Planning and Deploying MySQL Server 5.1 on CentOS 6

Wouldn’t it be nice if we could just drop in a database server into our environment without much thought? Unfortunately, no single deployment will ever meet every expectation in every environment for every application. As an administrator, the first thing we must do, well before procuring any hardware, is understanding the expected workload and availability that will be required for whatever service we’re providing a database for.

Will this new service be accessed 24/7 or is it only used once a week? Will it be processing thousands of transactions a minute; constantly updating, adding, deleting, and reading records? How large will the average transaction be?


  1. Deploy a single MySQL server to handle an active, multi-user content management system.
  2. Create a management network interface.
  3. Bond two network interfaces for mysql traffic to increase network availability.
  4. Configure the storage for increased performance.
  5. Bind SSH traffic to the management network interface.
  6. Bind MySQL traffic to the mysql network interface.

1. Preparing the Storage

Having your operating system, database data, and database logs on the same disk may work for extremely light-weight applications, it will more than certainly flood the disk with I/O for medium to heavy-weight applications. By separating the storage for these areas we can spread the I/O across multiple disks.

Our lab is going to use the following hard drive configuration. The drive sizes are only informational and you shouldn’t base your deplyoment on them. We’re using RAID 1 for our system disk to protect our system files with a mirror copy. The data and log drives are RAID 10 for performance and redundancy.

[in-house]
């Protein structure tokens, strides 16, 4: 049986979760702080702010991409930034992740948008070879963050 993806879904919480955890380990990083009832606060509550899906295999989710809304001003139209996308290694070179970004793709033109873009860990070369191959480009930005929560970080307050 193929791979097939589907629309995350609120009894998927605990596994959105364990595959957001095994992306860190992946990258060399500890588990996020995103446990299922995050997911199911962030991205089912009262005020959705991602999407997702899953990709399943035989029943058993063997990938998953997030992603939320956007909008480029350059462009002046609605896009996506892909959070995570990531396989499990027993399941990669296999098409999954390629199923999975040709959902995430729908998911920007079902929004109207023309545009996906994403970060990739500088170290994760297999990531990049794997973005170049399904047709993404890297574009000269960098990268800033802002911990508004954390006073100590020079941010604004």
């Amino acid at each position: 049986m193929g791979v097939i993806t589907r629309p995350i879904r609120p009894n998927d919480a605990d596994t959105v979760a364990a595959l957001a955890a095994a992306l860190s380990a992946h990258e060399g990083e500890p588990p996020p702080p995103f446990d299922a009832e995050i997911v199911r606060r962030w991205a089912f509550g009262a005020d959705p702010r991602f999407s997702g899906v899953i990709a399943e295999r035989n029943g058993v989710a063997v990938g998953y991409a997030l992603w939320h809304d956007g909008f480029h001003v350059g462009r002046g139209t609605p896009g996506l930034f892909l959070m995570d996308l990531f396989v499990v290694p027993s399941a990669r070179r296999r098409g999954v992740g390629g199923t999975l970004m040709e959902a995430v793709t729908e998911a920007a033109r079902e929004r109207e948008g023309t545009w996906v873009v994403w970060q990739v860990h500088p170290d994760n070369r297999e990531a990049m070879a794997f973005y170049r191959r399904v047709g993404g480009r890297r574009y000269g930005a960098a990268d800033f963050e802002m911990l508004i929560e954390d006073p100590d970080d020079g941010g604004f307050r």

TABLE1 – Storage configuration
Disk Purpose Interface Device File Size RAID
1 Operating System SCSI /dev/sda 70 GB RAID1
2 Database Data SCSI /dev/sdb 100 GB RAID10
3 Database Logs SCSI /dev/sdc 100 GB RAID10
  1. Create a directory for the database filesystem mounts.
    mkdir -p /Databases/data
    mkdir /Databases/logs
  2. Create a new partition on the second drive using fdisk. Depending on the type of disk installed in the server the device file name will differ.
    fdisk /dev/sdb
  3. Type n and then press Enter, to create a new partition.
  4. When prompted, type p for primary and then press Enter.
  5. When prompted, type 1 for partition number 1 and then press Enter.
  6. Accept the default settings for First cylinder and Last cylinder.
  7. Type w to save our new partition.
  8. Repeat steps 2-7 for disk 3 (/dev/sdc).
  9. Create the filesystem on sdb‘s newly created partition.
    mkfs.ext4 /dev/sdb1
  10. Create the filesystem on sdc‘s newly created partition.
    mkfs.ext4 /dev/sdc1
  11. Now that our file systems are created, we need to edit fstab in a text editor to enable auto-mount.
    vi /etc/fstab
  12. Add the following lines to fstab to auto-mount disk 2 to /Databases/data and to mount disk 3 to /Databases/logs on boot.
    # MySQL Data and Logs
    /dev/sdb1       /Databases/data      ext4     defaults     1 2
    /dev/sdc1       /Databases/logs      ext4     defaults     1 2
  13. Save your changes and exit the text editor.
  14. Reload the mount points to mount the two we just created.
    mount -a
  15. Verify the two drives are mounted to their mount points by running mount.
  16. If the drives are mounted, you will see the following lines in the output generated by mount.
    /dev/sdb1 on /Databases/data type ext4 (rw)
    /dev/sdc1 on /Databases/logs type ext4 (rw)

    Screenshot 2013-06-28 19:45:03

2. Network Interfaces

To protect against downtime due to network interfaces failures, a bond should be created between at least two interfaces in an active/passive configuration. This way the server can still process database requests if one the ports goes bad or a cable is unplugged.

An extra interface should be added for server management. This allows an admin to manage the server without being affected by database traffic and vice-versa.

TABLE2 – Network interface configuration
NIC MAC Address Device Name Purpose IP Address
#1 00:0C:29:4C:4E:6C ETH0 Management
#2 00:0C:29:4C:4E:76 BOND0 Database
#3 00:0C:29:4C:4E:76